<p>The tech and creative process behind “Goodbye Bread” directed by Matt Yoka.</p>
Longtime friends Ty Segall, now an established garage rock musician, and director Matt Yoka met in the dorms of their freshman year at University of San Francisco. Yoka says he’s been wanting to make a music video for his friend ever since he first watched Segall perform as a one-man band, and now he’s finally gotten his chance for Segall’s latest single “Goodbye Bread.”
The video was shot at notorious Brooklyn DIY performance space Death by Audio on the high-end RED digital camera—the camera pioneered by filmmaker Steven Soderbergh—and described as the garage rock interpretation of Kanye West’s magnum opus music video, “Power.”
Director of Photography Seth Hagenstein shot the video in a single shot at 96 frames per second (fps) on a dolly, starting in tight on Segall’s face and panning out to capture the colorful debauchery in which Segall manages to sit so perfectly still and composed.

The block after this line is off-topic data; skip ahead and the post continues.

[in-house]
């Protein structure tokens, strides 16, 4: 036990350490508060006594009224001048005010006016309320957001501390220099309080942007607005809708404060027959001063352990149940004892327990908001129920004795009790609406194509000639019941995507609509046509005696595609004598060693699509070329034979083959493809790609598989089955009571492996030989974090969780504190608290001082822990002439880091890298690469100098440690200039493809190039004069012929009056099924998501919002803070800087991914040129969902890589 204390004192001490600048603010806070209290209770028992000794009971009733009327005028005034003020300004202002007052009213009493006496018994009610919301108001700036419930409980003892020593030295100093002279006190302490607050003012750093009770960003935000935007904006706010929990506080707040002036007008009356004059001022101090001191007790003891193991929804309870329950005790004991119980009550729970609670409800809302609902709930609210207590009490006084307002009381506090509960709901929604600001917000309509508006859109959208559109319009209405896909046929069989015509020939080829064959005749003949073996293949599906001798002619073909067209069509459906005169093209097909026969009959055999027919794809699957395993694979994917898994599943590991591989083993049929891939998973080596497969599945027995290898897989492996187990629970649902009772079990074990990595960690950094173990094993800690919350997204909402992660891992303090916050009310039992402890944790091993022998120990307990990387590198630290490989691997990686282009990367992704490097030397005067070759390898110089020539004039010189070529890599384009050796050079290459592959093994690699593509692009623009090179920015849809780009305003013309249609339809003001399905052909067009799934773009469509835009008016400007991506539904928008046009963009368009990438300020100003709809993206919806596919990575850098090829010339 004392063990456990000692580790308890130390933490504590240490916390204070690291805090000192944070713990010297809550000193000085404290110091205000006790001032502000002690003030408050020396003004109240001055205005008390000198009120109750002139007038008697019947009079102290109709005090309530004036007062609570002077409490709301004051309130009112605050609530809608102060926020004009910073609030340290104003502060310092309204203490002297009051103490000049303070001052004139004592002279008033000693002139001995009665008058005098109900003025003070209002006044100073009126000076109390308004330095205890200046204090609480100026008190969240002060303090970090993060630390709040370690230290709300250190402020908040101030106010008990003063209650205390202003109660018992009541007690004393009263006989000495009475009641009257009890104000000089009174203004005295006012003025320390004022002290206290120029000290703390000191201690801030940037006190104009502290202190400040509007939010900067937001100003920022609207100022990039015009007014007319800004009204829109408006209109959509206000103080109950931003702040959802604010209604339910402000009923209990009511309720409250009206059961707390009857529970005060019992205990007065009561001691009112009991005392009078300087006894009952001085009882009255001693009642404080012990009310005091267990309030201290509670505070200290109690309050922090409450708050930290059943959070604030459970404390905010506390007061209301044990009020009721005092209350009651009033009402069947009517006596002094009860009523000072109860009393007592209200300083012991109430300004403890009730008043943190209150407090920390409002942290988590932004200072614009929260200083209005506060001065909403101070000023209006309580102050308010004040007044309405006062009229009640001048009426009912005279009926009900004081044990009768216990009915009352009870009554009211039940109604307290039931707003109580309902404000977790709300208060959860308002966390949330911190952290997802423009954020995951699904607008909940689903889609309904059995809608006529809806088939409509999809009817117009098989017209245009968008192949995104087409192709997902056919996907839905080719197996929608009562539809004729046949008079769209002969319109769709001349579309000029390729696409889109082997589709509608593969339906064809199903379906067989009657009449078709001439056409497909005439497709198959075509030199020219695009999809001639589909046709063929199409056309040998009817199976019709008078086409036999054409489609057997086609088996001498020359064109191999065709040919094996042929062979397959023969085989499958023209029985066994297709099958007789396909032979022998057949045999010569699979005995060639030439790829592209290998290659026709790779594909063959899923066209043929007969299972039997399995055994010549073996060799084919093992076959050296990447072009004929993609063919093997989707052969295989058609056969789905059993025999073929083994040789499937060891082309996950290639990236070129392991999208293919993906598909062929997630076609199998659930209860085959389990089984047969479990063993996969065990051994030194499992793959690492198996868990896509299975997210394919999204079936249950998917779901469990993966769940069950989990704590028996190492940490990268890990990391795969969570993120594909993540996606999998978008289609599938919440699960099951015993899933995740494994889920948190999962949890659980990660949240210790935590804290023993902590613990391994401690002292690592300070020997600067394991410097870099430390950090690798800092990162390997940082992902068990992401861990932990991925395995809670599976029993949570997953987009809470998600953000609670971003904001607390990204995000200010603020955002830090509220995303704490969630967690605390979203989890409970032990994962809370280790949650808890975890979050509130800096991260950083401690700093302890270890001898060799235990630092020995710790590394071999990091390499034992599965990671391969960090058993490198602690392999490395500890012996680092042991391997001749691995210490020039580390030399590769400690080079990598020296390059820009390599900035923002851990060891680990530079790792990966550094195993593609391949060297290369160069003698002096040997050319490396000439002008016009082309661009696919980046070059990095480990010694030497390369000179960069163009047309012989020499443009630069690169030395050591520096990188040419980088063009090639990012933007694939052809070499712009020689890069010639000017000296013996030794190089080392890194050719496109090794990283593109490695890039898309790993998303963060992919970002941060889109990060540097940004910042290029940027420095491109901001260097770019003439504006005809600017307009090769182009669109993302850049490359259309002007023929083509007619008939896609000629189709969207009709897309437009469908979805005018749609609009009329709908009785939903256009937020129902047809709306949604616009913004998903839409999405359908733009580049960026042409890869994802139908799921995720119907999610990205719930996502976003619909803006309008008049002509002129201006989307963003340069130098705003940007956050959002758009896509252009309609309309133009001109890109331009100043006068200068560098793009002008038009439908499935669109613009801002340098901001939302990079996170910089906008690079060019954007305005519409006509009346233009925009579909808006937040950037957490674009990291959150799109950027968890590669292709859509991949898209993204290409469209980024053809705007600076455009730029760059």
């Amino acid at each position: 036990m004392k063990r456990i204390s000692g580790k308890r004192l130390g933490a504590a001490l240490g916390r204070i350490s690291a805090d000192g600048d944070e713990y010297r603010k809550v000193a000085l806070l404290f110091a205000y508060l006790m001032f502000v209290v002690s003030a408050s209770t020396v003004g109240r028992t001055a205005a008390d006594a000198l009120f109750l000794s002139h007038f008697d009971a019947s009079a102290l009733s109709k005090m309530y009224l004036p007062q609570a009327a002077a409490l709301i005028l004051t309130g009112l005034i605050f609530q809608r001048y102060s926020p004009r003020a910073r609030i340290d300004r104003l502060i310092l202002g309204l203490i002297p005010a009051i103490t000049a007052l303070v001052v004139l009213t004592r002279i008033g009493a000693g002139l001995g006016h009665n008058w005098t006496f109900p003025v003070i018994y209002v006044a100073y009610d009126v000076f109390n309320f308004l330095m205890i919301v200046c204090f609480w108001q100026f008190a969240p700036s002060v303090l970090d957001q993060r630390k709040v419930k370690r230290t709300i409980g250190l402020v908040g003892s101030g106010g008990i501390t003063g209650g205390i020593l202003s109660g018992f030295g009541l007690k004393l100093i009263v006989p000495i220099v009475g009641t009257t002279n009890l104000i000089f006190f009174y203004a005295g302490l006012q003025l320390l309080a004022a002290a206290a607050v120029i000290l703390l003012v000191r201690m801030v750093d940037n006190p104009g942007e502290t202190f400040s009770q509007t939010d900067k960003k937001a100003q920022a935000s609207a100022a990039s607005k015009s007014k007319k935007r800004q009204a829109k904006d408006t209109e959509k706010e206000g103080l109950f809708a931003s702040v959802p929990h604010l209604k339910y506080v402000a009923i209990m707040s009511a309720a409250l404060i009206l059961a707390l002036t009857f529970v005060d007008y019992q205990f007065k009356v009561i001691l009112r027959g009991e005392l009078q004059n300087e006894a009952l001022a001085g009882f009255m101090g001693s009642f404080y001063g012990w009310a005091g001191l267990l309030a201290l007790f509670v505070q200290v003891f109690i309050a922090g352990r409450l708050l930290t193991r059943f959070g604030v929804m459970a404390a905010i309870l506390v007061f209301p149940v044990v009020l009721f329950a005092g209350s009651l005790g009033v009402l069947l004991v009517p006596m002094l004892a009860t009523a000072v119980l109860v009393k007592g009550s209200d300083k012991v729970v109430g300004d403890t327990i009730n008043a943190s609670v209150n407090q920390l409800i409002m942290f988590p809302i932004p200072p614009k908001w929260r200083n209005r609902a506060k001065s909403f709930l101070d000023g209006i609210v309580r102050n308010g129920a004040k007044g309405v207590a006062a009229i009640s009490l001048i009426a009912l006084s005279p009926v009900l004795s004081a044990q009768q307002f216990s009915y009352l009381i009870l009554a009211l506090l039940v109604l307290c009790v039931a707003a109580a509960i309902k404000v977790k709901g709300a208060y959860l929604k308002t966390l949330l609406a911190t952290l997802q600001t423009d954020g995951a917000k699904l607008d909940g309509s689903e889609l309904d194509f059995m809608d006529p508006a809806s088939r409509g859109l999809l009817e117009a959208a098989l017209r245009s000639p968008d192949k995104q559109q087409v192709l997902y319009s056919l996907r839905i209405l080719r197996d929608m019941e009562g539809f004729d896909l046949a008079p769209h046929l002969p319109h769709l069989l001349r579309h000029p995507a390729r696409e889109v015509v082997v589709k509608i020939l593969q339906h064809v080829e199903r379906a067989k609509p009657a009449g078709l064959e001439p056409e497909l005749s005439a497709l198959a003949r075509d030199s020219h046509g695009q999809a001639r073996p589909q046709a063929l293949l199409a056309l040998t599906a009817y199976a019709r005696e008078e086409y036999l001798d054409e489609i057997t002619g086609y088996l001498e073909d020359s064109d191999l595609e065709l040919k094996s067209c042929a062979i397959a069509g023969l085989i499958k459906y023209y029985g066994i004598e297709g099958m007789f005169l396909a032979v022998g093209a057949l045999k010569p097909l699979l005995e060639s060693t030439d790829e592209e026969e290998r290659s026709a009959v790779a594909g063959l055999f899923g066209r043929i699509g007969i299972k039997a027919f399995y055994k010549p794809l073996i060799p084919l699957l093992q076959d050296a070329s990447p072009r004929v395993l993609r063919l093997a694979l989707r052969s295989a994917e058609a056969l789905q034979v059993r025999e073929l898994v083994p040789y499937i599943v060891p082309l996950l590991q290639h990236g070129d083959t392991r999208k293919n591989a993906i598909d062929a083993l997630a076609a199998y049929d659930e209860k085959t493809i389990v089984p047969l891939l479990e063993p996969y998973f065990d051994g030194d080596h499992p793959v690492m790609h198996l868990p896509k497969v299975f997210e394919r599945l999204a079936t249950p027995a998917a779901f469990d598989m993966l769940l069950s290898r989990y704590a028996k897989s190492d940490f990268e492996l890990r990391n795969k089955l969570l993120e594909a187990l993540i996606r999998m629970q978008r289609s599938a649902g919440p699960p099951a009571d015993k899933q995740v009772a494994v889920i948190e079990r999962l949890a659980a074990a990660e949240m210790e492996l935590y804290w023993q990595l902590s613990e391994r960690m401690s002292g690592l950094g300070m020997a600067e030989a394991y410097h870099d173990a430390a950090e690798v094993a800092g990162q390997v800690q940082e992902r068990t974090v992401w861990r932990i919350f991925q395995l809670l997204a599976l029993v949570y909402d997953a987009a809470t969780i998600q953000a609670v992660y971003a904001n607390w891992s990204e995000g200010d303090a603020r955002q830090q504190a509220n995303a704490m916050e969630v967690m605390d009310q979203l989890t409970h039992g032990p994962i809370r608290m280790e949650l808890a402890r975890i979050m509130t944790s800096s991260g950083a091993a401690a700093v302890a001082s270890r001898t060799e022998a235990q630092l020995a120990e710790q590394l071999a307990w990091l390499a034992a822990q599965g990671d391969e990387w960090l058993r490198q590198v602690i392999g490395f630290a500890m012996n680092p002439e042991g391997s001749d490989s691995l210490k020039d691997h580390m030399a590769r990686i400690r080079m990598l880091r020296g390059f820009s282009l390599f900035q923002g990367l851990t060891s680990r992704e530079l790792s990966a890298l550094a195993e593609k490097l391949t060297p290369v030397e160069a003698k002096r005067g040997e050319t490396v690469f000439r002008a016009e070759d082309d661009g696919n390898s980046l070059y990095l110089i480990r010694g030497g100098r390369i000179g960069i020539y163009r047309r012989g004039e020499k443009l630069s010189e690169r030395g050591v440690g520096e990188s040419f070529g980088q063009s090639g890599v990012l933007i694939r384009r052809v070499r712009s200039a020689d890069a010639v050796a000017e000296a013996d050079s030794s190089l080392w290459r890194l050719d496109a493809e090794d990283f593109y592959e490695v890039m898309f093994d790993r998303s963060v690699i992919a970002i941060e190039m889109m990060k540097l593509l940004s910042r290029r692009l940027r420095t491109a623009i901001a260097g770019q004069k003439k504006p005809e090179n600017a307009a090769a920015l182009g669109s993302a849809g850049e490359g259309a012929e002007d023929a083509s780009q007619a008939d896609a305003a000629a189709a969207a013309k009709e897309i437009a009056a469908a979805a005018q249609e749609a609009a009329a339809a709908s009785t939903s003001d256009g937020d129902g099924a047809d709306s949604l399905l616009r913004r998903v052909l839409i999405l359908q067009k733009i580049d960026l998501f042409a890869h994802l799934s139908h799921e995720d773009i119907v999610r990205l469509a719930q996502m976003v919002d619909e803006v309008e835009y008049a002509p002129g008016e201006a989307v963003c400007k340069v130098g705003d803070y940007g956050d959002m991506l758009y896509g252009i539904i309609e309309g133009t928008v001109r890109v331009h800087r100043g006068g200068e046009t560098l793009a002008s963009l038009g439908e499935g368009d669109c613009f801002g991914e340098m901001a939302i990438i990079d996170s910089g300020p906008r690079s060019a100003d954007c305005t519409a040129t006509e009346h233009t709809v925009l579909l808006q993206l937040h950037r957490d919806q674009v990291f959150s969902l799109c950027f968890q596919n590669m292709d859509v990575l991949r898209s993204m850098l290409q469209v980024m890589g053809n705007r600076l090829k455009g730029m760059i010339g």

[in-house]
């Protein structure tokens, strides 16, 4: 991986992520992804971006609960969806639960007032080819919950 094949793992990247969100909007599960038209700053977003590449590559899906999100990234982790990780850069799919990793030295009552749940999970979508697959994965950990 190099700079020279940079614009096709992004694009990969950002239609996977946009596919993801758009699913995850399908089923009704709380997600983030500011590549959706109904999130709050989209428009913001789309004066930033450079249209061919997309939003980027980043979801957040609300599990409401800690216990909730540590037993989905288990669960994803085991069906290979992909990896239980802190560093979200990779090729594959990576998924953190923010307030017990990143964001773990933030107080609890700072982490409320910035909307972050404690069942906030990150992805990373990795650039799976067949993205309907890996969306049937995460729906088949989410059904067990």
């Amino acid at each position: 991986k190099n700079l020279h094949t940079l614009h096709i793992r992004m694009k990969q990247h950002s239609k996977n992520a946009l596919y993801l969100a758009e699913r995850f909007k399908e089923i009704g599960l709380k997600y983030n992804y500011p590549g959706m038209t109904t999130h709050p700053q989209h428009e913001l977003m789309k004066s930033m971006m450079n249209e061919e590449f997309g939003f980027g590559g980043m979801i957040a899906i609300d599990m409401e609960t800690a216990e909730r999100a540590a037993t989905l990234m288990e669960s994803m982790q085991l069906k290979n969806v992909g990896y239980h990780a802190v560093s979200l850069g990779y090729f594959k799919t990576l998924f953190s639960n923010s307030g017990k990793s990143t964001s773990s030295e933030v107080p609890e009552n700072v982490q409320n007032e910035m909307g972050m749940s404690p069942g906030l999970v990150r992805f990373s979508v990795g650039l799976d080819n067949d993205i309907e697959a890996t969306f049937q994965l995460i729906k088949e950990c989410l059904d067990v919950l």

Yoka says his inspiration, with the help of Bryan Krueger as art director, varied from such disparate influences as the Where’s Waldo series, The Beatles’ Sgt. Pepper’s Lonely Hearts Club Band album cover, and even a little bit from Leonardo da Vinci’s famous painting The Last Supper, which is fitting considering the title of the song.
As the video appears to be in slow motion, the highly-technical work came in post-production since the playback runs at 24 fps, or one-fourth the speed the video was shot in, an old trick Yoka says is favored by filmmaker Spike Jonze (see Weezer’s “Undone—the Sweater Song”). The vivid colors are courtesy of Donato Boccia, who assisted with the color correction.
Honestly, the most fun part of this music video is spotting a different detail or vignette every time you watch it. Can you spy with your little eye a San Francisco 49ers T-shirt, a skeleton and a girl with a mustache? Tell us what else you find in the comments below.